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Year 12 Politics

Guidance for parents

What students will cover this year in Government & Politics:
The foundational ‘building’ blocks of politics that include a detailed understanding of the workings of the British political system alongside comparable, but less detailed, knowledge of the European and American context.  Students study 2 modules of 4 units each – topics include Democracy and Participation, Pressure Groups, Elections, Political Parties, Constitution, Parliament, Executive and Prime Minister and Judiciary.

What skills are being developed this year in Politics?
The skills include acquiring knowledge of current, relevant political events and also their historical context and development; analysing these events in order to gain a deeper understanding of their significance; creating articulate arguments and then evaluating them to make substantiated and well-reasoned judgements; communicating in both written and verbal form in a coherent and fluent style.

Our expectations of students in Politics:
Attend all lessons

Arrive punctually

Any planned absence must be agreed with your teacher in advance and work caught up.

Meet all deadlines

Take an active interest in the subject and be willing to discuss and share your views in class – don’t be afraid of getting it wrong, we all do sometimes!

Work independently to support classroom learning

What Politics students should be doing at home:
to the news – particularly a programme that provides political commentary/analysis and debate like Channel 4 News every evening at 7pm; Newsnight on BBC 2; the Today Programme or PM on Radio 4.  Watching satirical shows such as ‘Have I Got News for You’, ‘Mock the Week’ or ‘The News Quiz on Radio 4’ are also brilliant ways to check how much your child understands – if they can grasp the comedy then they are understanding the issues!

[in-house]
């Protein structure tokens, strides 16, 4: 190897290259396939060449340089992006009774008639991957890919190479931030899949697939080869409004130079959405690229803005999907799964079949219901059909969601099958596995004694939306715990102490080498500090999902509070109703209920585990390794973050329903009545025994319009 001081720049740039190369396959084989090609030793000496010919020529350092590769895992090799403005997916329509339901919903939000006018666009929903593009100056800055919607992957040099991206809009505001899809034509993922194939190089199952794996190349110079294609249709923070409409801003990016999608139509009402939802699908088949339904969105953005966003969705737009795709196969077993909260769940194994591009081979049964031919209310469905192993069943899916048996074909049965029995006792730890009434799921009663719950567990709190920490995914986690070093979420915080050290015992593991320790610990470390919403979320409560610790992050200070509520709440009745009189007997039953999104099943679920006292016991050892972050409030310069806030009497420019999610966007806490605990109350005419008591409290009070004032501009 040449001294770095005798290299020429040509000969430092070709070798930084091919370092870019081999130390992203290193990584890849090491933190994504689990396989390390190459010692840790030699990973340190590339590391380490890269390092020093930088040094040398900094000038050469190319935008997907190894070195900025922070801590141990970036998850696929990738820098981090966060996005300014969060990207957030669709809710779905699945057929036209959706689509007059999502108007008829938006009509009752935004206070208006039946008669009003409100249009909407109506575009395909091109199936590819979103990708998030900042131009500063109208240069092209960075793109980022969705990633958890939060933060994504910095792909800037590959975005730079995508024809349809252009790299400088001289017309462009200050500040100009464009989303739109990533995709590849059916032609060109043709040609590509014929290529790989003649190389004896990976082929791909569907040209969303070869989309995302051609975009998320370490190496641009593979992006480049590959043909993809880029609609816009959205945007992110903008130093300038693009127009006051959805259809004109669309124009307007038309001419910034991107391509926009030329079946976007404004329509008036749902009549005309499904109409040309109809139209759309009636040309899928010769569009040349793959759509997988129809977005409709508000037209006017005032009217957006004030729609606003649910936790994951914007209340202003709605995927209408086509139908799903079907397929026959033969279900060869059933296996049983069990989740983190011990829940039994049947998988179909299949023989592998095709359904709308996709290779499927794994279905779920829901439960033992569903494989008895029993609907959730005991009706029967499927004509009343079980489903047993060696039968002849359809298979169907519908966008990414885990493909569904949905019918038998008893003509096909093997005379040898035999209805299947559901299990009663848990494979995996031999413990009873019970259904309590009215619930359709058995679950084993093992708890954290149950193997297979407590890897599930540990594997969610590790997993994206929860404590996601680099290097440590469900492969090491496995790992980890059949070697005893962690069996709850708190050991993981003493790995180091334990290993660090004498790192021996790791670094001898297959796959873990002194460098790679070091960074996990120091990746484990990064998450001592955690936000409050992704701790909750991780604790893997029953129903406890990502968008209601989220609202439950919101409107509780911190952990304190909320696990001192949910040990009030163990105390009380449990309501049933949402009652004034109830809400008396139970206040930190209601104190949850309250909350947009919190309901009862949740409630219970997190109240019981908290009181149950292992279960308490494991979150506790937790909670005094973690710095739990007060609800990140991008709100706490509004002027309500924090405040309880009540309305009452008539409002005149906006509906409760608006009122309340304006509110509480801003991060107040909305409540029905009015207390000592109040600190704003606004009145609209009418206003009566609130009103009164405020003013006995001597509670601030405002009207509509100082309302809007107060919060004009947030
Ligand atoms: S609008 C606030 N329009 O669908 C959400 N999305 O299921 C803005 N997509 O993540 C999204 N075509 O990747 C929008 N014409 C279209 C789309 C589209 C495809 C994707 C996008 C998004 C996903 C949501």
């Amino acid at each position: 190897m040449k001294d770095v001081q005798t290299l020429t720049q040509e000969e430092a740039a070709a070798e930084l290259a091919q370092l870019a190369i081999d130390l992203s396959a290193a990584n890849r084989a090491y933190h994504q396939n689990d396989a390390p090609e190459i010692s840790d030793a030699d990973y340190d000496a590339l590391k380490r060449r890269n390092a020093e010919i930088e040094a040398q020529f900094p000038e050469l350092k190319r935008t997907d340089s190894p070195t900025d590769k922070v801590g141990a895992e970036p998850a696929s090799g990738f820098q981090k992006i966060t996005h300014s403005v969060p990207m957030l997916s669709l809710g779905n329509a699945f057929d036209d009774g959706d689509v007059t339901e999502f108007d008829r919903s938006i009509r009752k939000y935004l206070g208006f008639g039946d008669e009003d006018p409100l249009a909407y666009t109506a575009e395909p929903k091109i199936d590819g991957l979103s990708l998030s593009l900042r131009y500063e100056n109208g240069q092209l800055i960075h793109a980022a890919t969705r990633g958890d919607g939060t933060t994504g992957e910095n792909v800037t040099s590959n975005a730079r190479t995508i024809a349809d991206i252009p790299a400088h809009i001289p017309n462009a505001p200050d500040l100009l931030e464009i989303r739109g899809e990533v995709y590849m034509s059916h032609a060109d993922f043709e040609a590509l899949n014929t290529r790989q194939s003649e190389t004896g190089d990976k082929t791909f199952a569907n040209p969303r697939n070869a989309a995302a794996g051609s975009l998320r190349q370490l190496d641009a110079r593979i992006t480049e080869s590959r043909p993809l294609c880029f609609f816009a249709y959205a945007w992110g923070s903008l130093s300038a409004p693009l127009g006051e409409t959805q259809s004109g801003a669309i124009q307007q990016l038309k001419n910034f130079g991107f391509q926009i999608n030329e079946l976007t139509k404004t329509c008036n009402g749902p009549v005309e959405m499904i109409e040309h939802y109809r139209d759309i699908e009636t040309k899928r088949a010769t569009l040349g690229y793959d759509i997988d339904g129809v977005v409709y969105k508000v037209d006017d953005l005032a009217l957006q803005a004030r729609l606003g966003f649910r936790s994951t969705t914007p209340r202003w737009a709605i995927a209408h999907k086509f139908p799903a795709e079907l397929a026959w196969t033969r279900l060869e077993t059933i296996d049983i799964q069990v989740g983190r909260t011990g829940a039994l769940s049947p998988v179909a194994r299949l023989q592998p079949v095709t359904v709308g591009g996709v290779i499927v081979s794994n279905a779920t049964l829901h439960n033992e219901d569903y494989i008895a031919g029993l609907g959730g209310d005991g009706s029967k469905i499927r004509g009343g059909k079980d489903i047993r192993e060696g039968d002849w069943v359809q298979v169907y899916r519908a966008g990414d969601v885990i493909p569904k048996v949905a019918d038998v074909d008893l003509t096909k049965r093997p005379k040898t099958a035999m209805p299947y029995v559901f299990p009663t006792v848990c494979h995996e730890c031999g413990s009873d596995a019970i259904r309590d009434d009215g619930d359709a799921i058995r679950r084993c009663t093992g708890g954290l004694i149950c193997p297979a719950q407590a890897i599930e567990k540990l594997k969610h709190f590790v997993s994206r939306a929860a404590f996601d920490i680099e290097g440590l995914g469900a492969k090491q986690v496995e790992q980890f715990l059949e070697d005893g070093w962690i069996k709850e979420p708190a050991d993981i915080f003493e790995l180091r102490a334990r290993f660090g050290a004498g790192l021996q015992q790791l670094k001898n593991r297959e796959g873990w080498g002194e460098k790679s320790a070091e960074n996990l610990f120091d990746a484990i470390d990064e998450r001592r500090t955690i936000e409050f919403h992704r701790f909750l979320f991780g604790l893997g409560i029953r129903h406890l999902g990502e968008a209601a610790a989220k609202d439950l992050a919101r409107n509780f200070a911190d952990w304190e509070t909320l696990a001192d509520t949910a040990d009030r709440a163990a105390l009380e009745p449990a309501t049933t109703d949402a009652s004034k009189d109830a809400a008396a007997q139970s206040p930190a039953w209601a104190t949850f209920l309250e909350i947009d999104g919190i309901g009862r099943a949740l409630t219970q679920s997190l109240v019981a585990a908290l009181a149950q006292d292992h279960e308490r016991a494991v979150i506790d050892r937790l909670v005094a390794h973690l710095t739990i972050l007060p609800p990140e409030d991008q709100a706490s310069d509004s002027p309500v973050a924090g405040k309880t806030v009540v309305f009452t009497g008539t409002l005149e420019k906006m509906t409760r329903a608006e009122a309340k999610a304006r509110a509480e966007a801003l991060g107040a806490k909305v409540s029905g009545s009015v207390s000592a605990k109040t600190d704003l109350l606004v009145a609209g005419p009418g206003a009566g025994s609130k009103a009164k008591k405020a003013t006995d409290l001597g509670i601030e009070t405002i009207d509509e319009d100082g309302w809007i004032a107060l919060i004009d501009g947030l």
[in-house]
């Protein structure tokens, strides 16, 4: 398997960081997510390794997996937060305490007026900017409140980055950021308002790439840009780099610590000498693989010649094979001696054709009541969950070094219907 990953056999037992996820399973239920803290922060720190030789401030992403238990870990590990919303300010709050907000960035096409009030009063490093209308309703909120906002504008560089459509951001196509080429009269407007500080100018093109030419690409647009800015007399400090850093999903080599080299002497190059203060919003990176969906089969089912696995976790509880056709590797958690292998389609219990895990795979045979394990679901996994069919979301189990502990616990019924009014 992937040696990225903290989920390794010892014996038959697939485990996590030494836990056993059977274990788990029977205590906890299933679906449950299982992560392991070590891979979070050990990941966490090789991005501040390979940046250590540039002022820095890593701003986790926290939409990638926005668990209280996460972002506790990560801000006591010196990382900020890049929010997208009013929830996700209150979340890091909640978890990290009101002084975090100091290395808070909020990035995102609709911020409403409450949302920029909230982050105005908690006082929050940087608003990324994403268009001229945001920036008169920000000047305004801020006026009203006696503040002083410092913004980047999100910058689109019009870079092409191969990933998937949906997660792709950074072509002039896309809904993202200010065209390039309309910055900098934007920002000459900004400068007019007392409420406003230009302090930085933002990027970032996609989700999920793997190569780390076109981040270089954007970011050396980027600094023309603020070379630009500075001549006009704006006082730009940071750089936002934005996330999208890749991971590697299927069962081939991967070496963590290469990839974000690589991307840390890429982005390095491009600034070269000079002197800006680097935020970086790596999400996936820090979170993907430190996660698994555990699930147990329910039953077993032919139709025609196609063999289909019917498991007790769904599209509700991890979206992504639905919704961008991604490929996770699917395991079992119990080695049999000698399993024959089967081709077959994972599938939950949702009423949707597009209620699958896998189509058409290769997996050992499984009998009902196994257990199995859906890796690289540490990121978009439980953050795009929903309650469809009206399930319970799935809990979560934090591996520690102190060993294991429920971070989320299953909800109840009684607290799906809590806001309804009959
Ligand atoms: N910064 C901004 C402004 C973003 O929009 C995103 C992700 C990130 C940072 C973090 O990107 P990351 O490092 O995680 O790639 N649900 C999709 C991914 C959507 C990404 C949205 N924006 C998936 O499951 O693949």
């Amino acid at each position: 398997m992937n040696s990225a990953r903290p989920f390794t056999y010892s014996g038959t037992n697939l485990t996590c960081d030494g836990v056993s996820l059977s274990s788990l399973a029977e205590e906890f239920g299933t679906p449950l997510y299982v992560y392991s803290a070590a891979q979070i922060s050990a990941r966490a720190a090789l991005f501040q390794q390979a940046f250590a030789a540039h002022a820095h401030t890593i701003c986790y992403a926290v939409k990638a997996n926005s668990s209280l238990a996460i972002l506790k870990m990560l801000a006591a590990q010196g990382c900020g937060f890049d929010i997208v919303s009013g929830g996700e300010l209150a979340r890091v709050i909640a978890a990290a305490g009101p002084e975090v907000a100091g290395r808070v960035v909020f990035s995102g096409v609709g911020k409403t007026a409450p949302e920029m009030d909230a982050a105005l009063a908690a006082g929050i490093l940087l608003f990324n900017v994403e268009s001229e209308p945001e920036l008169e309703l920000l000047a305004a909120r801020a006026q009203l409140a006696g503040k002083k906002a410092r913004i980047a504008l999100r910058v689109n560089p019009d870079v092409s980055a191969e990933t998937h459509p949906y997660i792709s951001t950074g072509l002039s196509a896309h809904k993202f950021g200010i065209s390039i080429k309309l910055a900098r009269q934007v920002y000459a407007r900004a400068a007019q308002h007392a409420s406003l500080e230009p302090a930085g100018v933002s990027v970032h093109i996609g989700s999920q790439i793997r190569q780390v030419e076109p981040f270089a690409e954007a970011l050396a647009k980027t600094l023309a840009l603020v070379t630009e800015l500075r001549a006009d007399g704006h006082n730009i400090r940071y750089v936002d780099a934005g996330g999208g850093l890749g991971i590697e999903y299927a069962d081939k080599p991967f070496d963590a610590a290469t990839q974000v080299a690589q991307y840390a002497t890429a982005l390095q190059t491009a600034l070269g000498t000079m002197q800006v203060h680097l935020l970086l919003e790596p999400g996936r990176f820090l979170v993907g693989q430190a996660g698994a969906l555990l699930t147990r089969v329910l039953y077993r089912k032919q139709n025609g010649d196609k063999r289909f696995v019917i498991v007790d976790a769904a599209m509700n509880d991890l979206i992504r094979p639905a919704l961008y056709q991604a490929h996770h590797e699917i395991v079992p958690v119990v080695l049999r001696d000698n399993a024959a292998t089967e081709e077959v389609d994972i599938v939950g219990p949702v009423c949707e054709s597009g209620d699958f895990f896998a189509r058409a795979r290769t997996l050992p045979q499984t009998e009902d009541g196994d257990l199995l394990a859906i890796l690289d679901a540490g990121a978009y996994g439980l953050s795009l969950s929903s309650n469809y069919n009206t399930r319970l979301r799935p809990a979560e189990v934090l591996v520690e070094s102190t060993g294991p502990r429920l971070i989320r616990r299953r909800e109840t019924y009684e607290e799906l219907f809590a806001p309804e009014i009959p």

Reading a quality broadsheet newspaper, such as The Daily Telegraph, The Times, The Guardian or The Independent.  Also a weekly political magazine such as The Economist, New Statesman or The Week.  All are available online and many offer discounts for student subscription.  Most major newspapers and journals now have their own apps and these can be configured to send notifications of particularly relevant breaking political news.

Newstead Wood offers discounted subscriptions to Philip Allen’s Politics Review, a student politics magazine that covers both content and exam technique for the course, and also The Economist.  Both of these are offered to students at the beginning of Y12.

What parents can do to help students make progress:
Students can expect 1.5 hours of homework from each teacher (3 hours in total for G&P) each week.  If no specific homework is set then students should use the time to read ahead in the textbook and make notes, read around the topic or consolidate work done in class.  Students should be doing 8 hours of study outside of lessons each week (including their homework).  Parents should ask their children about this and ensure that they are devoting the requisite amount of time to independent study and learning.  Good habits formed in Y12 are hugely beneficial in Y13 and beyond.

Incorporate discussions about current affairs and politics into every day life, such as round the dinner table/in the car - cues can be taken from the programmes detailed above.

Encourage students to form an opinion on current affairs and political issues.

Encourage students to find out who their local MP is and take an interest in local political issues.

Who to contact if there is a problem:
Miss J Young, Head of History and Government & Politics

Mr M Bournat, Teacher of Government & Politics

Resources for parents:
Exam board website that includes specification and access to past papers and mark schemes:

Questions parents should ask their children about the subject:
What has been happening in politics this week?
What do you think about ________?
Have you heard anything this week that relates to what you’ve studied?
What did you achieve on your last piece of assessed work?
How can you improve?


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